This weekend, when the Versova residents volunteers (VRV) clean up their beach again, they will be joined by United Nation’s (UN) ‘Patron of the Oceans’ Lewis Pugh.
A world-class swimmer, a maritime lawyer and a campaigner for cleaner oceans, Pugh had been following the Versova residents’ work over the last 43 weeks as they collected over 1.7 million kilograms of trash from the dirty beach.
In 2010, Pugh swam across a glacial lake in the Himalayas to draw attention towards the melting of mountain glaciers.
As he touched base in Mumbai, in an exclusive interview to Hindustan Times, Pugh spoke about pollution problems at beaches across the world, measures to resolve them and his decision to join the Versova beach cleaners.
Why did you decide to travel to take part in the beach cleanup drive?
My visit to Mumbai is to support the Versova residents and also to thank them on behalf of the United Nations. They have been working now together through a citizens movement for 43 weeks making it the biggest beach cleanup in history. And for the UN, this is a very important thing because we want to support everyone in this endeavour especially in south Asia.
What are some of the measures that have been adopted across the world to keep beaches clean?
Nothing of this scale has ever happened in the past across the world. The biggest cleanups were documented as early as the Second World War with London, Berlin, Stalingrad, and Hiroshima Nagasaki, basically in warzone areas. But outside war zones, we have never seen anything like this, it’s astonishing.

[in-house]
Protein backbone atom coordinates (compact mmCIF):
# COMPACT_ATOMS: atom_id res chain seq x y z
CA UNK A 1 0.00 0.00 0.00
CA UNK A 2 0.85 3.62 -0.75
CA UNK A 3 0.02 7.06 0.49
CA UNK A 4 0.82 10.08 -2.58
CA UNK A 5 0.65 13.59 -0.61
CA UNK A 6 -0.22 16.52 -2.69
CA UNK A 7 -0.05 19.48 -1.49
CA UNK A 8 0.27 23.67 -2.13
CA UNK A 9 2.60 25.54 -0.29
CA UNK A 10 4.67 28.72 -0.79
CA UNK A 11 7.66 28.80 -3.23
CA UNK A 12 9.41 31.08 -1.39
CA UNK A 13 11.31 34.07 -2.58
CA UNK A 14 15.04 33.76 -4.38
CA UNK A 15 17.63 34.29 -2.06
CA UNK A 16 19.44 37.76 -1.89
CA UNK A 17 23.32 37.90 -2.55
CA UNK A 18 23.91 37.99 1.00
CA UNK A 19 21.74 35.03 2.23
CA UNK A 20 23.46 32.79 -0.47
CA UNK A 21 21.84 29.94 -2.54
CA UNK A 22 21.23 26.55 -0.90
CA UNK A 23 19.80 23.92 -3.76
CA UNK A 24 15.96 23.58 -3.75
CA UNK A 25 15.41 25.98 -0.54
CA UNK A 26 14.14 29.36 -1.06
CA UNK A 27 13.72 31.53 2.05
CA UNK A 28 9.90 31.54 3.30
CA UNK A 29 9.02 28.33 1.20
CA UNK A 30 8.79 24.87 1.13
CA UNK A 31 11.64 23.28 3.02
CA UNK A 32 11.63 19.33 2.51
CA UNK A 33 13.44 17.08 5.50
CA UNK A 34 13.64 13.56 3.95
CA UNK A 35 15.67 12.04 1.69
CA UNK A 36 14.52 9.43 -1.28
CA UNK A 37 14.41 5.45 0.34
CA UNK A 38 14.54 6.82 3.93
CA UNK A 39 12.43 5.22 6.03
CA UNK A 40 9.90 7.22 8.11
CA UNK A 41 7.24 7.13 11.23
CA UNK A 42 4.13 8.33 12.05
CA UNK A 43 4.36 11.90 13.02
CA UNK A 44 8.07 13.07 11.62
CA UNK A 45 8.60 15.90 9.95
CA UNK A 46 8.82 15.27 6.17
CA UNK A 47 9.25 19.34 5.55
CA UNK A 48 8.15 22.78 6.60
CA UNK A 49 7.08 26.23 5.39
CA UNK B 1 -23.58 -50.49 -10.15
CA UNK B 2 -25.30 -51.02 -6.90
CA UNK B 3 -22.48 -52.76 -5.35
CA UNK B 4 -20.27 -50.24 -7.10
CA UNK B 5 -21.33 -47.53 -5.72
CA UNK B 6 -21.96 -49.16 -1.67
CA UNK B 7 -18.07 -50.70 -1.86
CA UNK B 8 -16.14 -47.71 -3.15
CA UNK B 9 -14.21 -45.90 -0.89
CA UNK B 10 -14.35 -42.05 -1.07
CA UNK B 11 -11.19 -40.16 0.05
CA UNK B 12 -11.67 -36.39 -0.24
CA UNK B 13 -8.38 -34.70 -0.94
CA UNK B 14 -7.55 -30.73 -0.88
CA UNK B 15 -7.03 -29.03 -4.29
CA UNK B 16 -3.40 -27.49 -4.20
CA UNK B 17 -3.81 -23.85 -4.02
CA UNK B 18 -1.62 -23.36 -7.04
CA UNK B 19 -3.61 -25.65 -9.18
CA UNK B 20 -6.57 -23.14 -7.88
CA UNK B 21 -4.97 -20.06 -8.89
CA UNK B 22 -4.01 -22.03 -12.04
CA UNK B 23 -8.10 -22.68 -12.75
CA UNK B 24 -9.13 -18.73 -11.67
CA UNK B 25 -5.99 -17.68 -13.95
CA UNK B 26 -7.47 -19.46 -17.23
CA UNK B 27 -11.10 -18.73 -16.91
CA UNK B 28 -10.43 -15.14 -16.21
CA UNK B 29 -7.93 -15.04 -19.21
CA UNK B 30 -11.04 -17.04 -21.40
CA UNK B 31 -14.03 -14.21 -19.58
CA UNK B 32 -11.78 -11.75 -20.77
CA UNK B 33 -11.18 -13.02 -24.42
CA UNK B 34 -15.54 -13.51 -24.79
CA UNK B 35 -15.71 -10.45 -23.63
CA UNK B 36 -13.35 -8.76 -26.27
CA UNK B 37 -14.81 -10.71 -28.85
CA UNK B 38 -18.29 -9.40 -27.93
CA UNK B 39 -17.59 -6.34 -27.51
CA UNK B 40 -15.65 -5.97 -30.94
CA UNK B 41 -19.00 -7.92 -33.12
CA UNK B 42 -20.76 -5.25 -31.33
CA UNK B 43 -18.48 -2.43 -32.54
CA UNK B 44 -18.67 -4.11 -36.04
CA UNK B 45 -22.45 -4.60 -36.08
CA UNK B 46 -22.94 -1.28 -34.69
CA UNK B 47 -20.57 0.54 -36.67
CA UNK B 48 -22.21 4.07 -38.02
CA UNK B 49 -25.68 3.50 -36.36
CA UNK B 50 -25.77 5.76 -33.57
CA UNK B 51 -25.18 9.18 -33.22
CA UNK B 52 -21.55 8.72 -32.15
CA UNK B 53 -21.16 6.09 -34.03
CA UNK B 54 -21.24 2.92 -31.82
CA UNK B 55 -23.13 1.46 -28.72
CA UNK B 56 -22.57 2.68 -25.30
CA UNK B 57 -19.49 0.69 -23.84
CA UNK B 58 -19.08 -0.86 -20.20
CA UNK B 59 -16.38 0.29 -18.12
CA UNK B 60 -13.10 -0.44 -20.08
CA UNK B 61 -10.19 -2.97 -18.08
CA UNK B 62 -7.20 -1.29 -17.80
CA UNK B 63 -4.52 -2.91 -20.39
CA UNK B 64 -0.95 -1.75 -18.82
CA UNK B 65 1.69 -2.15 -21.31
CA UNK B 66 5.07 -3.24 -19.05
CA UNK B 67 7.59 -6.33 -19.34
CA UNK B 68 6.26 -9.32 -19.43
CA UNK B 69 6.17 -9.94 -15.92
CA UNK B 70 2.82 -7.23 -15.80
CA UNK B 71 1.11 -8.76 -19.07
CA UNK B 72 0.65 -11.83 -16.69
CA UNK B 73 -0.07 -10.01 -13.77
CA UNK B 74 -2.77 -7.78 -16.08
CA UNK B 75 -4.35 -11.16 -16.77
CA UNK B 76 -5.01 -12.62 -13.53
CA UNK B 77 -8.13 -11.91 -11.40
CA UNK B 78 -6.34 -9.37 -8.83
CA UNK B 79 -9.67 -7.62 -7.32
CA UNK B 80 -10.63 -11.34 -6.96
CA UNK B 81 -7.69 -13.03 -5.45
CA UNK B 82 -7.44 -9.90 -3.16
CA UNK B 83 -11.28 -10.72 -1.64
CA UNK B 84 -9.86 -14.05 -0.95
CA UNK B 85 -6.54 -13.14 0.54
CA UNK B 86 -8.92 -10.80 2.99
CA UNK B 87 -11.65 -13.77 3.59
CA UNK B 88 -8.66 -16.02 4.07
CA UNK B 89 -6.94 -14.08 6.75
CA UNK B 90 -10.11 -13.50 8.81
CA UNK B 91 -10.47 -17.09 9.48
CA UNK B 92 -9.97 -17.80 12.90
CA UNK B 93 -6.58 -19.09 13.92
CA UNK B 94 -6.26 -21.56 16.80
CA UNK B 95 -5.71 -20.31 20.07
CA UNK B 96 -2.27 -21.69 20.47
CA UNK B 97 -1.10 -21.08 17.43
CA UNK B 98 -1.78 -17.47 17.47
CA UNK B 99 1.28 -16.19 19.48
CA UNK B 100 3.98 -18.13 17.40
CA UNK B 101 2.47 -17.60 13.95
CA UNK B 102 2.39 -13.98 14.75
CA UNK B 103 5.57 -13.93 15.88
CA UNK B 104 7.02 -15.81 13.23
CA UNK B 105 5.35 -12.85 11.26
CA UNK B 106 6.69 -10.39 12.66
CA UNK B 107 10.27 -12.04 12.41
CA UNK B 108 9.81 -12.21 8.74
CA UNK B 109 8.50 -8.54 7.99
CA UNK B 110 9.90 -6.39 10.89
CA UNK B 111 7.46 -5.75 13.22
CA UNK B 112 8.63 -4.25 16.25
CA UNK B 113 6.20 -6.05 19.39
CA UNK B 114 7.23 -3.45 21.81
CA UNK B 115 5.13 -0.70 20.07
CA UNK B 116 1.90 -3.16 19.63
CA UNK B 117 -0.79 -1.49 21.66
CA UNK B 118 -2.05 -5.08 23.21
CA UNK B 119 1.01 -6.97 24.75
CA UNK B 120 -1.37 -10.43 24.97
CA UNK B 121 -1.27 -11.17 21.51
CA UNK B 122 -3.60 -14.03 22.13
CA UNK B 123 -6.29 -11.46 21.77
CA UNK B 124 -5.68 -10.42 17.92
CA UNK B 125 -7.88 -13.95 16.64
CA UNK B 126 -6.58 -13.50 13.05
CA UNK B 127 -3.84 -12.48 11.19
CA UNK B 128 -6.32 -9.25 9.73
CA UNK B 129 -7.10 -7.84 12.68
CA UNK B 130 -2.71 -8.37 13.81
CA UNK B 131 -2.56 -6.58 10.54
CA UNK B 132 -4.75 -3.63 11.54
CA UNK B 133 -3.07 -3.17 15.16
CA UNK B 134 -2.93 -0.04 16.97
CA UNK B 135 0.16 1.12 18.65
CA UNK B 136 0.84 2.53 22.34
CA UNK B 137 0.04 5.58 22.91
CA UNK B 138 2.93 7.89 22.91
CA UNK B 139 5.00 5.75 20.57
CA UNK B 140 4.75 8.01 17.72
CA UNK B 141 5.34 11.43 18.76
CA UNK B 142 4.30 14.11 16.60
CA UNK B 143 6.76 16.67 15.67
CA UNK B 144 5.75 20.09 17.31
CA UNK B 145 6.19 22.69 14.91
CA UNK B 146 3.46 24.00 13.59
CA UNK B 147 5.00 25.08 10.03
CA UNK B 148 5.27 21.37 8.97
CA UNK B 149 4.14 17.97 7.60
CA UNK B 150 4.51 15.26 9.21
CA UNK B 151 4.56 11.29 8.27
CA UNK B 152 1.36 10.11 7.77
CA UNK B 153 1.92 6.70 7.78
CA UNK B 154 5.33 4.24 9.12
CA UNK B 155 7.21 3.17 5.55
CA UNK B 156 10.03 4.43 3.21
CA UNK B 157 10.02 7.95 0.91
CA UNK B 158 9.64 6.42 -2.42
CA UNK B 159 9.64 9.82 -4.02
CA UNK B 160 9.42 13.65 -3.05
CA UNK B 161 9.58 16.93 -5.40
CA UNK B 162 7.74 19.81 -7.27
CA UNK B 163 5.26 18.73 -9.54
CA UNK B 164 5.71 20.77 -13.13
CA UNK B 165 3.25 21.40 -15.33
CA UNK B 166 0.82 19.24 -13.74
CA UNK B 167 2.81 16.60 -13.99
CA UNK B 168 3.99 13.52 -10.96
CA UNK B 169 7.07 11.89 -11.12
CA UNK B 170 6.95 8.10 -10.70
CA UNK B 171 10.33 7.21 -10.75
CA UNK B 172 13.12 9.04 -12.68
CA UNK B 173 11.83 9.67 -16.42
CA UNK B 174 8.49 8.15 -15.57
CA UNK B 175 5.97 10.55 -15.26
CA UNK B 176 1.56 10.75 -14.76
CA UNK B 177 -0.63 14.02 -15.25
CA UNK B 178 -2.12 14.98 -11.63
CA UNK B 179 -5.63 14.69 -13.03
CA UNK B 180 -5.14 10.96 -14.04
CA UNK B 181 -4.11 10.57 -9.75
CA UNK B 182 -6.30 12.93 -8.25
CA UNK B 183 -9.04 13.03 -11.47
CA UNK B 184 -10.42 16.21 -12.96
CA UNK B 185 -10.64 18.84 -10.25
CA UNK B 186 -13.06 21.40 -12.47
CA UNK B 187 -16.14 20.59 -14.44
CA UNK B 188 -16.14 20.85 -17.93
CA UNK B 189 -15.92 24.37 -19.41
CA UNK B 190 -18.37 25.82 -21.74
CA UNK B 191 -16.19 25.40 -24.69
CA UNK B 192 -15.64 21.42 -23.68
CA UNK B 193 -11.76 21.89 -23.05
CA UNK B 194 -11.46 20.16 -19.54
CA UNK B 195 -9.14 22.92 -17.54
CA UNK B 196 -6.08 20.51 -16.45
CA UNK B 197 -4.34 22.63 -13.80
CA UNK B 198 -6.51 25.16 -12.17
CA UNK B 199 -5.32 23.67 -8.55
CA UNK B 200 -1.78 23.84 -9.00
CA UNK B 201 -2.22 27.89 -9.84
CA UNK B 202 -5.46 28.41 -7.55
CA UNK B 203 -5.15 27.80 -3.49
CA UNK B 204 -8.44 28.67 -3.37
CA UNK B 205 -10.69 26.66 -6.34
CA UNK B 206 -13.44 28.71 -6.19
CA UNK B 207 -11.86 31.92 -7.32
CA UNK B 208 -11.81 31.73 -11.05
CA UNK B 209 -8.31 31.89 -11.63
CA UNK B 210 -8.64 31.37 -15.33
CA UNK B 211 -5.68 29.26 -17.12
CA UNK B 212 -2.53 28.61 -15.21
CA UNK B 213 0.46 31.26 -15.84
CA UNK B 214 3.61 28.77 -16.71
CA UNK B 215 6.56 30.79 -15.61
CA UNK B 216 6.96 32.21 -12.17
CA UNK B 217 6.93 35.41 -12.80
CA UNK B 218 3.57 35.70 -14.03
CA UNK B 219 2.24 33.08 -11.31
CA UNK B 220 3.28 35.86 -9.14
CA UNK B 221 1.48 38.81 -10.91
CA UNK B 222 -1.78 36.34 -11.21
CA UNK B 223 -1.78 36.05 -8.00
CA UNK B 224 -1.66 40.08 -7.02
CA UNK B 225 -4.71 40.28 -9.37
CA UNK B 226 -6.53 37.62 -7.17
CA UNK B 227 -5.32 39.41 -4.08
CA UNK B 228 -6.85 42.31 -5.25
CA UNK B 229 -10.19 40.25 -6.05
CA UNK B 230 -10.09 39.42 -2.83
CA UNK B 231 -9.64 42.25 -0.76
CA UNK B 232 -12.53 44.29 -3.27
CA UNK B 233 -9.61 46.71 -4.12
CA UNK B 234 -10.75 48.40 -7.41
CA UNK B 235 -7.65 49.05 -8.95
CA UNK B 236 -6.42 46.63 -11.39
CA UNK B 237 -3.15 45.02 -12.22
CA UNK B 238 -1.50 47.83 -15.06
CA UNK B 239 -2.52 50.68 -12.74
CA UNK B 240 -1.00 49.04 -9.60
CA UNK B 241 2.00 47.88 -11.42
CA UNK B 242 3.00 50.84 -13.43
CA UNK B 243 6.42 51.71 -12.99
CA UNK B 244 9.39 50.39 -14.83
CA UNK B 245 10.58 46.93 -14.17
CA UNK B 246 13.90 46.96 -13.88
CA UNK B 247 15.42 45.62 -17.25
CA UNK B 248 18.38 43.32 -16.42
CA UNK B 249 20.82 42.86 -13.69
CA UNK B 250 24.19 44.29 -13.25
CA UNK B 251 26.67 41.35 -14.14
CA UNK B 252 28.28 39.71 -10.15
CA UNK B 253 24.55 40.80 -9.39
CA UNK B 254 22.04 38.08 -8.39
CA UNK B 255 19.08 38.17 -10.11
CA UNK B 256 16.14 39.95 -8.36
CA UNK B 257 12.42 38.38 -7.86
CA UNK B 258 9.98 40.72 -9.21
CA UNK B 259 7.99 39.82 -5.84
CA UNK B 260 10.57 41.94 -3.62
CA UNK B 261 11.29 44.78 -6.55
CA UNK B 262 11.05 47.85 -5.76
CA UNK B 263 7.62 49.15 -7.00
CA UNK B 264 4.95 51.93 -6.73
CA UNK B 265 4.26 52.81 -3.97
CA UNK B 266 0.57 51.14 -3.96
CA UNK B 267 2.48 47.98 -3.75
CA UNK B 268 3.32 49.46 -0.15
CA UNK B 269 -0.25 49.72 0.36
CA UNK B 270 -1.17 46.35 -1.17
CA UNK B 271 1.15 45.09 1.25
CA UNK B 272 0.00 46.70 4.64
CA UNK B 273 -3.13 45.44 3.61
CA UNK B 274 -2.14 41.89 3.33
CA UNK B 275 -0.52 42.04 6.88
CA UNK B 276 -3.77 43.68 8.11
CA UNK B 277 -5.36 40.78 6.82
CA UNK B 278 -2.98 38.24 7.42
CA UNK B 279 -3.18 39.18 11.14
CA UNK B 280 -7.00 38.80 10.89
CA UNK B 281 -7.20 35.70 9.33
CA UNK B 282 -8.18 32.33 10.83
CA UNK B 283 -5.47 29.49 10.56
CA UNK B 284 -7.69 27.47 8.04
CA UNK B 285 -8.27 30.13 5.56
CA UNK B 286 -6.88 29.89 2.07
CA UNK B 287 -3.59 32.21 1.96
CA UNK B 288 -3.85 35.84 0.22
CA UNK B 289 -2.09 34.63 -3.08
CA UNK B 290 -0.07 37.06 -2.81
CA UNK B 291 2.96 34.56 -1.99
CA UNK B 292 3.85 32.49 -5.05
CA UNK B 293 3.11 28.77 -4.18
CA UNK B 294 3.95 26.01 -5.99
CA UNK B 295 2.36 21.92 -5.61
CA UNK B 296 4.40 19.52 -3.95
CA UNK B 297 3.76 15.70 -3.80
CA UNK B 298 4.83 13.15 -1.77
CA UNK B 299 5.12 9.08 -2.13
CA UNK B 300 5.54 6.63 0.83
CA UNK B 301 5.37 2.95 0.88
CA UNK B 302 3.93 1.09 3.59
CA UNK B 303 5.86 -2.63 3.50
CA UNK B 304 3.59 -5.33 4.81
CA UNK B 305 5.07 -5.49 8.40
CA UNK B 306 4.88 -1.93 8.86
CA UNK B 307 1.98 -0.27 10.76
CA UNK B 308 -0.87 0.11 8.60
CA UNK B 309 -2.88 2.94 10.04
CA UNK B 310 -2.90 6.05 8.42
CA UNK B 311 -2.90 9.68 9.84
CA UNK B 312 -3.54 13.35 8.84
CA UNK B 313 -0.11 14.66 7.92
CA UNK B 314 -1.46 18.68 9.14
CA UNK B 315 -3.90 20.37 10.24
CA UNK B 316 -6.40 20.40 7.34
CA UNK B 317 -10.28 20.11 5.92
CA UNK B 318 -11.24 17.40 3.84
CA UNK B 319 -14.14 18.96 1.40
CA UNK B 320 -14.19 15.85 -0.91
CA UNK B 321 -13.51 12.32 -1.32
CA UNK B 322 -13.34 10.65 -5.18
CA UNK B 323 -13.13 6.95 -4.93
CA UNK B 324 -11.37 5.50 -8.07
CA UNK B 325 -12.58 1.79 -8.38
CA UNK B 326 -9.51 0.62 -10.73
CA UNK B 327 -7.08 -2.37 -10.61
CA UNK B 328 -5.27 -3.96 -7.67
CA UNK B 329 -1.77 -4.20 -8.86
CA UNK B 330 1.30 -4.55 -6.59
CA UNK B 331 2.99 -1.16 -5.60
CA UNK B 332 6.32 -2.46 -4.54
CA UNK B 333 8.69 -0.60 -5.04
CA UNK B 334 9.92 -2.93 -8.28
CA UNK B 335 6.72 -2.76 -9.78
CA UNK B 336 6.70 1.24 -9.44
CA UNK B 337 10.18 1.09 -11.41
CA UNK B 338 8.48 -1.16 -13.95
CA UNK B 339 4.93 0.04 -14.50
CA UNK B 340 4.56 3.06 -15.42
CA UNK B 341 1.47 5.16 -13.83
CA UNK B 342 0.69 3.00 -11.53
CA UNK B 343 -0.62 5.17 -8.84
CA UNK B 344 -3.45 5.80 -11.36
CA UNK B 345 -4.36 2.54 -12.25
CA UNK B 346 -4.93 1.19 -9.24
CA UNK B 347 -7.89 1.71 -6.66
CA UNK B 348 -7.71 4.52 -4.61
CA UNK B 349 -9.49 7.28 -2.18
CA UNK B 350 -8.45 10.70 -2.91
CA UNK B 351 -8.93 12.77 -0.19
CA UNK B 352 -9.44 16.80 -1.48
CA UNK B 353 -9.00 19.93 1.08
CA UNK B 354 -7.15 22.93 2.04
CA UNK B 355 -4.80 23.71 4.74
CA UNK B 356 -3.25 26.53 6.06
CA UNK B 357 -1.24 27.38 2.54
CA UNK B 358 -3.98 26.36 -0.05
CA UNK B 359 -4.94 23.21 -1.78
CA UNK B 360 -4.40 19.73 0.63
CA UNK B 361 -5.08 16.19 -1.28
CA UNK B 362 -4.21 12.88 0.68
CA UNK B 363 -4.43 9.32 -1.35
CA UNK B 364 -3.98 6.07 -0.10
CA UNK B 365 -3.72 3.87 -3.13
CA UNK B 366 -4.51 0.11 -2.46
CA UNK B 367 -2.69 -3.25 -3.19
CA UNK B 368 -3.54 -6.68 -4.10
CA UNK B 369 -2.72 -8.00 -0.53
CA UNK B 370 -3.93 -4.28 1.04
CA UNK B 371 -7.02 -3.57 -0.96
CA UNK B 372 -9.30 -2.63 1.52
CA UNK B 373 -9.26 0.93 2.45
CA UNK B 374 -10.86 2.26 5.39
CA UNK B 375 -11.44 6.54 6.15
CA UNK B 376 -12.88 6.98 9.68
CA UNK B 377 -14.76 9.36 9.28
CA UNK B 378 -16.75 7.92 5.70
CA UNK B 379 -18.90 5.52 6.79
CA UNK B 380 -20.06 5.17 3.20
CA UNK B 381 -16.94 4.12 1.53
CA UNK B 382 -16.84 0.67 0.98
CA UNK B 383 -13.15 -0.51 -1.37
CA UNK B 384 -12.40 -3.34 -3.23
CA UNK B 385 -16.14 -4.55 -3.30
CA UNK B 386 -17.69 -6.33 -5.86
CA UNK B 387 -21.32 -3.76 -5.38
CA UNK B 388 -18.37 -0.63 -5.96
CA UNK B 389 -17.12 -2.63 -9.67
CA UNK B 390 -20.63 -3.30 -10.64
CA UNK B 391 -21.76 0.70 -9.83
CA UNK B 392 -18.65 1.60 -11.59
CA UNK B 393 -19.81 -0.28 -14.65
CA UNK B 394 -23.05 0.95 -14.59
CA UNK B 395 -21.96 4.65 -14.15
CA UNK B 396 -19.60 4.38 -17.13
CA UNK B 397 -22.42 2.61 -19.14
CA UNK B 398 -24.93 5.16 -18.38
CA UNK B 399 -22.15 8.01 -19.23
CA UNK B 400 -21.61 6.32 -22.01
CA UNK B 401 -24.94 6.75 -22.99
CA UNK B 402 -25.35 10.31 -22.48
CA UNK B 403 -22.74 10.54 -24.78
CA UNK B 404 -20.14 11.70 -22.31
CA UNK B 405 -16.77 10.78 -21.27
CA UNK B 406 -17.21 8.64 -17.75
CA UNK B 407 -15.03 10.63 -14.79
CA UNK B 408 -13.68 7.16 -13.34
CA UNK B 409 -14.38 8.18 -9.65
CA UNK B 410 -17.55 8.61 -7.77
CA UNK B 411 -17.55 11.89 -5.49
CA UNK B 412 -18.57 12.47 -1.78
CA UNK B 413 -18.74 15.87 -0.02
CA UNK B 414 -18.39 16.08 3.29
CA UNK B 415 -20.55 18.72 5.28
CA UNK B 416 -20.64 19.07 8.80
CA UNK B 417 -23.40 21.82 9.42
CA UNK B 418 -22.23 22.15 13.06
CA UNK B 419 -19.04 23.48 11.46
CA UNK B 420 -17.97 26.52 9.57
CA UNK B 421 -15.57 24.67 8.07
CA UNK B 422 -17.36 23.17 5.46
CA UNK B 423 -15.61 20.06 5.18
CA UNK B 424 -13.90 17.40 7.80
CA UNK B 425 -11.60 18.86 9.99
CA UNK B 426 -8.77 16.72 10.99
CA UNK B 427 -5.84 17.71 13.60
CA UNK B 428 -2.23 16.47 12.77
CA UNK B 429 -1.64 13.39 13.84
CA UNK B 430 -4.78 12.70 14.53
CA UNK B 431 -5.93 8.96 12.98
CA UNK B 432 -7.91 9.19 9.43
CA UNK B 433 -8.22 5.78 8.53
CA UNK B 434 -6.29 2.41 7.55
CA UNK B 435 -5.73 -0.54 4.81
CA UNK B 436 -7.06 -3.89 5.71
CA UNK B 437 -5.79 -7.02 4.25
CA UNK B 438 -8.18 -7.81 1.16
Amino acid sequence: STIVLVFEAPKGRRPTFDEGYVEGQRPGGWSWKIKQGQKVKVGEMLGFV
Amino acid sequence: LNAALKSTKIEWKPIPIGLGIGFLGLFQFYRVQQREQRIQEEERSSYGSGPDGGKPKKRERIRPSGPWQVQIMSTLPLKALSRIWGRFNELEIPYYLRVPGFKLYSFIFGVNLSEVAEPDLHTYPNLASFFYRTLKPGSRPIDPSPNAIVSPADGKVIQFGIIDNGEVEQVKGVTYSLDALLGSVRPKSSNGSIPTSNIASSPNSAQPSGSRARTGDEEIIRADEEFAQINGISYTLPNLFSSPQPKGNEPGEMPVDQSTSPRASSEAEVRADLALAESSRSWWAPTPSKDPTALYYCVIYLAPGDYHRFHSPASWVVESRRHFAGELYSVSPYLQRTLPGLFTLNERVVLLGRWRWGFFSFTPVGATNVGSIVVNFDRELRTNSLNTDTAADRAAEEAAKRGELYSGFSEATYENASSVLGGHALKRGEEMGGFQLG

How can the problem of beach or ocean pollution be reduced?
When it comes to the cleaning up of beaches, people have three options - first is to say that it is not our problem, second is to think that somebody else will clean it up and finally the third is to roll up our sleeves and do something about it ourselves. It is amazing that the Versova residents chose the third option because most problems in the world are solvable if we choose the third option.
What makes a beach cleanup successful?
There is no way we will ever be able to clean up anything unless all stakeholders are involved, whether that be governments, businesses and civil societies, all working together. Also in the modern era, the media plays a crucial role in educating people about the importance of protecting our oceans and environment.
What do you plan to do during the weekend’s cleanup programme?
I am going to get straight in there, roll up my sleeves and start helping. Following the cleanup drive, I will send a report back to UN, telling them what I have seen in Mumbai. The main idea is to see how this effort can be scaled – basically take what’s happening in Versova, treat that as a model and scale it around the world. This is a spark that might light up something very special for the whole of south Asia.
How is marine ecology suffering due to polluted beaches and plastic pollution?
The threat of plastic pollution to our oceans is enormous. We are only beginning to understand how the big the problem is right now. Almost 40 years ago, if you had to cut open any sea bird in the world, you would find about 10% had plastic in their stomach. Now, it is round about 90%, which is not only confined to avian species but fish and other marine mammals.